Of Cordels and Woodcuts: José Francisco Borges

borges_psicanalista_medI must be living under a rock, because I just discovered the work of J. Borges. I first heard of him when I saw “A Psicanalista” (left). I found the image of the two women at work both oddly erotic and curiously innocent: the slightly akimbo maternal legs of the psychologist, and the patient feverish with the efforts of unearthing the self, unloading the psyche, her hand caressing her own forehead as she conjures up a variety of crude images, which float above her. I loved the cosmic frame around them both, the starriness of the dots that made up those images, and I was taken by the grounded, fanning plant at the foot of it all.

borges_mulhermist_medAfter seeing more of Borges’s prints, I noticed the recurring themes: dreams, women ( ideal/ distorted views of), twinning selves, the Garden of Eden, snake imagery in general, and fable.

The NYT wrote something this summer about Cordel: traditional Brazilian verse that is printed up in pamphlets with woodcuts such as Borges’s on the cover. Borges himself is a Cordel bard, who dropped out of school at 12.

borges_prostituta_medSample titles for Cordel pamphlets include “The Girl Who Beat Her Mother and Was Turned Into a Dog”, “The Girl Who Married 14 Times and Continued Virgin,” “The Woman Who Put the Devil in a Bottle”, “The Man Who Married a Donkey,” and “The Romance of the Mysterious Peacock.” Needless to say, hilarious shit (see “A Prostitute’s Arrival in Heaven”, left).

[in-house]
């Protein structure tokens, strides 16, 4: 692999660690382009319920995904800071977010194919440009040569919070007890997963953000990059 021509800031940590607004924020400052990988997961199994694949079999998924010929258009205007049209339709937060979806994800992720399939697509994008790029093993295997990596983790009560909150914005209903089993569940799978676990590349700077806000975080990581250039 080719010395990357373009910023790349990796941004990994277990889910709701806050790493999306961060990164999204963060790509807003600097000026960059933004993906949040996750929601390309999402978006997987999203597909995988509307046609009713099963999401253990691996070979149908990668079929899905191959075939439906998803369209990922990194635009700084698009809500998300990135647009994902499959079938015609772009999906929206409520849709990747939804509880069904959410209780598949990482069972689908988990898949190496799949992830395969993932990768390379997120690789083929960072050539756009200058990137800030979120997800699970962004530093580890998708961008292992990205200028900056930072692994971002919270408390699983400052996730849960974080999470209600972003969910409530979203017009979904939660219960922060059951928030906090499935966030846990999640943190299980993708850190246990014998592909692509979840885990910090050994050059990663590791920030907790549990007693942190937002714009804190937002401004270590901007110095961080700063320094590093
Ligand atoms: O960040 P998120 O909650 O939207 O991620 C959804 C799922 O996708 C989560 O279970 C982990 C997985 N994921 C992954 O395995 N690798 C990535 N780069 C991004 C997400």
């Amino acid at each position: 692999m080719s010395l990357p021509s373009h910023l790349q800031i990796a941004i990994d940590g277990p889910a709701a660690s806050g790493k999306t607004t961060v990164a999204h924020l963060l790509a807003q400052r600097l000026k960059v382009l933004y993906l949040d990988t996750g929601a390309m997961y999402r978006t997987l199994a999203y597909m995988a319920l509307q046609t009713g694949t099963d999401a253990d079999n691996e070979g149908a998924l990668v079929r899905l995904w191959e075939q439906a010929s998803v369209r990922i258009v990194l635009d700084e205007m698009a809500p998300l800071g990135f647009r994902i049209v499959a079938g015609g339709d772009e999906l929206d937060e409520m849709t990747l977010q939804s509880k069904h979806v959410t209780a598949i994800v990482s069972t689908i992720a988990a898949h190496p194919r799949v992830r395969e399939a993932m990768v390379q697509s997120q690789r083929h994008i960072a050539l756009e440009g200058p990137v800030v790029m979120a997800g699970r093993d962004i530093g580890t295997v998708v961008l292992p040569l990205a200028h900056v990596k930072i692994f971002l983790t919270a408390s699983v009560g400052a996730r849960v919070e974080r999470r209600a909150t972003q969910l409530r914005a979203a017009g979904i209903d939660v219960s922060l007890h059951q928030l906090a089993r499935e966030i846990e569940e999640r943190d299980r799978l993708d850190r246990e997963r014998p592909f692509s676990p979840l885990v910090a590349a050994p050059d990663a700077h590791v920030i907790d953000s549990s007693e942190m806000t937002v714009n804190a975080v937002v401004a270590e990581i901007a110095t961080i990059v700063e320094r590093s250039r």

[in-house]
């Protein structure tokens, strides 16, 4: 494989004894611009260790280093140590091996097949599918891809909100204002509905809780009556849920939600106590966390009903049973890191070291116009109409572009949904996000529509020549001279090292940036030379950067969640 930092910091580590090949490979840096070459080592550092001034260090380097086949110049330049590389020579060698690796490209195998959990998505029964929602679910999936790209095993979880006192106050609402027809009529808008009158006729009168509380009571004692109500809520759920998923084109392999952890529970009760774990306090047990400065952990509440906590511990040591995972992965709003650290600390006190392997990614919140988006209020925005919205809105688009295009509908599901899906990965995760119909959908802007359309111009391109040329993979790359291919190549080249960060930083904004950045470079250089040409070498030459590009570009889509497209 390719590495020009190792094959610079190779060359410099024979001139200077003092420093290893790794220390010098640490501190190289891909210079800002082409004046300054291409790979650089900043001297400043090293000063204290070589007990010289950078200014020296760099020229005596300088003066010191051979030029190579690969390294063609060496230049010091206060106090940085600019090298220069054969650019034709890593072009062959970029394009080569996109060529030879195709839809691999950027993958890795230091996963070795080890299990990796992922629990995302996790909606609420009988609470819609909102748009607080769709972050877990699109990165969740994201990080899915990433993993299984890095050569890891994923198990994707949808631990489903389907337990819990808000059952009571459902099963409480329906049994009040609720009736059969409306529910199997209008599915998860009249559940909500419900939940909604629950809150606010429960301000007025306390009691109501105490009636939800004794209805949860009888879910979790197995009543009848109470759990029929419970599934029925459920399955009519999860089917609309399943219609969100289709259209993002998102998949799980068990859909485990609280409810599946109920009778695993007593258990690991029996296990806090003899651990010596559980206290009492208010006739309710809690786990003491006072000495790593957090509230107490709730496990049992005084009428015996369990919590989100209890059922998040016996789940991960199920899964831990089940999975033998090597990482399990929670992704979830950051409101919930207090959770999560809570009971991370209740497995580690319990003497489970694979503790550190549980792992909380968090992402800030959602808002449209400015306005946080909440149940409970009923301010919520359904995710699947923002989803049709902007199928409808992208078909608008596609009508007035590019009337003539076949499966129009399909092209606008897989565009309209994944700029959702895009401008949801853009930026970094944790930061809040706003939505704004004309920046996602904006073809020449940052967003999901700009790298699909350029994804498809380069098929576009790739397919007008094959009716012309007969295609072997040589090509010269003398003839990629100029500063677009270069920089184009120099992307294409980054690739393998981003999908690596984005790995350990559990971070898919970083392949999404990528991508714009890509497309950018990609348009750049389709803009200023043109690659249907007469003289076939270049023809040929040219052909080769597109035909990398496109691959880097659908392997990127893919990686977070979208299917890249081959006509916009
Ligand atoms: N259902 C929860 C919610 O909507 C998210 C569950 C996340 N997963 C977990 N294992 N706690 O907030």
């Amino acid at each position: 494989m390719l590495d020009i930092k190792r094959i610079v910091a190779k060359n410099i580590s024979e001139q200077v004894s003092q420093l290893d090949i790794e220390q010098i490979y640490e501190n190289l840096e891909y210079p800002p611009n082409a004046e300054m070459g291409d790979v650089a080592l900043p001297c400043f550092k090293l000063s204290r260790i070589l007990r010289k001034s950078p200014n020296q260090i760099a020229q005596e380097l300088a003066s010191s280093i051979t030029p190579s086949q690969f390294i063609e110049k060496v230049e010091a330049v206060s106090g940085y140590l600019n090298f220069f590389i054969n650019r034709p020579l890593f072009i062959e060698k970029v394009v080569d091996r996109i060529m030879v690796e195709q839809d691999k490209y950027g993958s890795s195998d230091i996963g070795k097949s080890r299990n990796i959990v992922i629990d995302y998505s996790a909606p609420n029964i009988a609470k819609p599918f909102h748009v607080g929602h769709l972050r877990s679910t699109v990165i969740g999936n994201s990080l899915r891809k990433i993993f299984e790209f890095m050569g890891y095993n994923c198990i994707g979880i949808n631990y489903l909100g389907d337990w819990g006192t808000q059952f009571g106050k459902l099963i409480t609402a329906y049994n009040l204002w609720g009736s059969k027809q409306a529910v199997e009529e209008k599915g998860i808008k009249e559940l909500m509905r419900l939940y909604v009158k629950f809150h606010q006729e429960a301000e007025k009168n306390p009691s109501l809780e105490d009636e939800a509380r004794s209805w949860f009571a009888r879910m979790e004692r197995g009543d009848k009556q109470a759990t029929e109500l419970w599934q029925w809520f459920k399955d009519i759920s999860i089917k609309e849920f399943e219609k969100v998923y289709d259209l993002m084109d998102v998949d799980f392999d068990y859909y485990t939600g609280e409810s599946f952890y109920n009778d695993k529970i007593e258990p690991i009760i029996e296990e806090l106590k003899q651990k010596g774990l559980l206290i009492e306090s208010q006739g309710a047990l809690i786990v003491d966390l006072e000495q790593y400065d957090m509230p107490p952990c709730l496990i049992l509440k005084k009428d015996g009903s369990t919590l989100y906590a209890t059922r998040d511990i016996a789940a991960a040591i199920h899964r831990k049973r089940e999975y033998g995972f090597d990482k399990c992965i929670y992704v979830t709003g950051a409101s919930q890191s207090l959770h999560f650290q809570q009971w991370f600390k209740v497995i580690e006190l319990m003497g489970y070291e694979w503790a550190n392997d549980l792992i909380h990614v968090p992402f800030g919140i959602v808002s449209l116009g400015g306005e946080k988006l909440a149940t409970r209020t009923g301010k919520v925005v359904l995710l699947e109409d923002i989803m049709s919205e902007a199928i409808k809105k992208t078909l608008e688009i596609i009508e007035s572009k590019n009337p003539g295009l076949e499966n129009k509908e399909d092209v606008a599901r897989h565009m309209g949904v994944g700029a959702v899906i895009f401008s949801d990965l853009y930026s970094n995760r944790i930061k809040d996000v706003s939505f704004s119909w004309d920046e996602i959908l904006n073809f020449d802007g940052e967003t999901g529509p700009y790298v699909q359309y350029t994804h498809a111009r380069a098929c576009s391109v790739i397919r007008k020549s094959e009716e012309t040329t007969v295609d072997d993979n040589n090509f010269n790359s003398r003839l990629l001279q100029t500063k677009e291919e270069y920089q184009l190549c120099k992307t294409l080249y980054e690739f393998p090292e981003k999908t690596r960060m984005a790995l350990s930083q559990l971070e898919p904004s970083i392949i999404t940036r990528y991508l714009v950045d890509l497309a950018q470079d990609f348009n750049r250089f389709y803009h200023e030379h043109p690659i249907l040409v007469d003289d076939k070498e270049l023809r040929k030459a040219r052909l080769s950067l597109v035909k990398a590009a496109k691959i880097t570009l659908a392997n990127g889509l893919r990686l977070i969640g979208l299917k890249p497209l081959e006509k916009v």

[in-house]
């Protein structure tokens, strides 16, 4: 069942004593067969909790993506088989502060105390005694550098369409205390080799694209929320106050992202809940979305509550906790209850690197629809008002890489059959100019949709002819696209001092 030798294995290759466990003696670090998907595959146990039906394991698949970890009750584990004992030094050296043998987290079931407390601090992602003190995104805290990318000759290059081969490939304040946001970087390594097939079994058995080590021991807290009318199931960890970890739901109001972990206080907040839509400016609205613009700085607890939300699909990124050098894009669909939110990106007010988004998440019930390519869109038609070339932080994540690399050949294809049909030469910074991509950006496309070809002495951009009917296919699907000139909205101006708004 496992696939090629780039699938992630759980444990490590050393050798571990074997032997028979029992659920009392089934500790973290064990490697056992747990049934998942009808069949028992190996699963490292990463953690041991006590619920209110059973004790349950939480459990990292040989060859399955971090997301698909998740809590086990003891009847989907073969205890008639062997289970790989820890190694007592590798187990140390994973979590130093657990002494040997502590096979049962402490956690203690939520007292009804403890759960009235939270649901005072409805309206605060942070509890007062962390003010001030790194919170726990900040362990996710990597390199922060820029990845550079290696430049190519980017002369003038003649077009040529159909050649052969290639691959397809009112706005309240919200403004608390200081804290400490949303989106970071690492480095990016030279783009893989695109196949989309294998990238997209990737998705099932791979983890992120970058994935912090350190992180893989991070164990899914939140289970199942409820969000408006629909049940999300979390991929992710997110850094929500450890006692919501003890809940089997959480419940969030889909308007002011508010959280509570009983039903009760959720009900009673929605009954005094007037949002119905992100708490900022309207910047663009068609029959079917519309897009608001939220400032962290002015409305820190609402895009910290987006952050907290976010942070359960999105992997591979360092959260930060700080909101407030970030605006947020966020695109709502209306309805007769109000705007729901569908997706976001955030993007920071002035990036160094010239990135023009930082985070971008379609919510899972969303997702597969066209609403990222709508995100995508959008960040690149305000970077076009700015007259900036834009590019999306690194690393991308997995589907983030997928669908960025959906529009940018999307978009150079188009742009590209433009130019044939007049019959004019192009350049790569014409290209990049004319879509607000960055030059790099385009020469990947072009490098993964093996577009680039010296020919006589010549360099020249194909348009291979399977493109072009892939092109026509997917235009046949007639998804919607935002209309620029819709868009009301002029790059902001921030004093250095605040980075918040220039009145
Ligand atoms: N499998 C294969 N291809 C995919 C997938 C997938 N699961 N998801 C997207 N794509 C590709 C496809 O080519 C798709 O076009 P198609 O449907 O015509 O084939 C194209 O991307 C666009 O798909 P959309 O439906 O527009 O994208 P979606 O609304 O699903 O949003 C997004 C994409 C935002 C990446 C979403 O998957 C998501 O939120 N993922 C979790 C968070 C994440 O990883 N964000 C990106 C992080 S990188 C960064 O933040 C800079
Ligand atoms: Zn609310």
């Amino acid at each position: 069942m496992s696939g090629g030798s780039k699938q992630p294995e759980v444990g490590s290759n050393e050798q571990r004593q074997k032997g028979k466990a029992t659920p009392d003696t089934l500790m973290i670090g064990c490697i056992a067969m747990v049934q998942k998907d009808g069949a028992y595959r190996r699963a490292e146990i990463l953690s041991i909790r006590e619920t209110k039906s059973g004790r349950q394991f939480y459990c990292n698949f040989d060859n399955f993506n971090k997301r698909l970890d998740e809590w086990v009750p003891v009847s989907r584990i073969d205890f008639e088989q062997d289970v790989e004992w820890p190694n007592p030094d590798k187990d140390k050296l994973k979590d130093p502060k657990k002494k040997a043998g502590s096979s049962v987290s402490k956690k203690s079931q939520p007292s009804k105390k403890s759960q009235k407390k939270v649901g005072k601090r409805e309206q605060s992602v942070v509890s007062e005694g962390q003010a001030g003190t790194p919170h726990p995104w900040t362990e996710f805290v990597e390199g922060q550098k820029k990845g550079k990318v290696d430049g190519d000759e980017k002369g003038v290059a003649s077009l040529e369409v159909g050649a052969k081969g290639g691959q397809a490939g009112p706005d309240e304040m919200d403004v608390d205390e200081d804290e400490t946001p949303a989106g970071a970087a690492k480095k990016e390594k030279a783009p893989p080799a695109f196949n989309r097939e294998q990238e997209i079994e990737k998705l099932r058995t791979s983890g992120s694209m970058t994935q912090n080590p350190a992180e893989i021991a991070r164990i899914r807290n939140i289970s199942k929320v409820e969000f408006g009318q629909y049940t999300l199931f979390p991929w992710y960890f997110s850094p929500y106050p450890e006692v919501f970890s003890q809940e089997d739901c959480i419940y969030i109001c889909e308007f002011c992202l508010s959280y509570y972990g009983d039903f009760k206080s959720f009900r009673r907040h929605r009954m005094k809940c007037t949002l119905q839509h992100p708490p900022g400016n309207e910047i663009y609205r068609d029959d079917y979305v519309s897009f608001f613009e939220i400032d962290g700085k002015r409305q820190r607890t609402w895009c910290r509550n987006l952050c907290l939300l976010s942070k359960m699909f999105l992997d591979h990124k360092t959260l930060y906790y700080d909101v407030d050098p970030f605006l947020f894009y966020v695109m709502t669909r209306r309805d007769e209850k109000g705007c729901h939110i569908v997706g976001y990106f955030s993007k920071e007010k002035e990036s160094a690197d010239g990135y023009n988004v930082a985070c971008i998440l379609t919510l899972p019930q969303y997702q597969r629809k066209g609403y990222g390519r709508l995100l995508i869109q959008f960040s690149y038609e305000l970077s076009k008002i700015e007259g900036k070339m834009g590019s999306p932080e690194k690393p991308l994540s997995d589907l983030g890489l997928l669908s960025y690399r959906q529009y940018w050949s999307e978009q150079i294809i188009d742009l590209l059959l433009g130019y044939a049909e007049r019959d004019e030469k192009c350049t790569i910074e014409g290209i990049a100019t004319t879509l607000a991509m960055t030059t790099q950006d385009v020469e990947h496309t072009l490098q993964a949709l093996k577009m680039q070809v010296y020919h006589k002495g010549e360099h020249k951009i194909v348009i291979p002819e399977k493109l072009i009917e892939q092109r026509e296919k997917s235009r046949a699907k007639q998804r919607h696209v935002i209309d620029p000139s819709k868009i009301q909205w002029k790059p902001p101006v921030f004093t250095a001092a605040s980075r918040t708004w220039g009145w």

From the NYT piece: “Some of the most popular stories can be traced back to European legends, to Charlemagne in the 10th century, but most originated in Iberia in the late 16th and 17th centuries,” said Mark Curran, a professor at Arizona State University who has written several books on cordel. “Yet the genius of these stories is that even the ones that come from the Orient have been totally adapted and recreated to suit the circumstances of the Brazilian northeast.”

In addition to fiction titles, Cordel poets also write journalistic pieces, and the goverment apparently uses the form as an information vehicle to teach people about STDs and agrarian reform.
Reading the articles and seeing the art got me thinking about the flexibility of the art form and how cool it would be to collaborate with Cordel poets and woodcut artists. Sure enough, I discovered that Eduardo Galeano has written a book with Borges (Walking Words) that does just that.

I’m really interested in more experiments of this kind. I was trying to think of similar Arab popular art/lit forms, and have come up with some ideas- mostly revolving around 1,000 nights and a night– but it’s still early.

One thought on “Of Cordels and Woodcuts: José Francisco Borges

  1. I just ordered Walking Words – I am also interested in using the cordel literature angle to write a novel. More of a magical realism novel for children, though. I thought I had all of the info on Borges I could find – thanks for the heads up!

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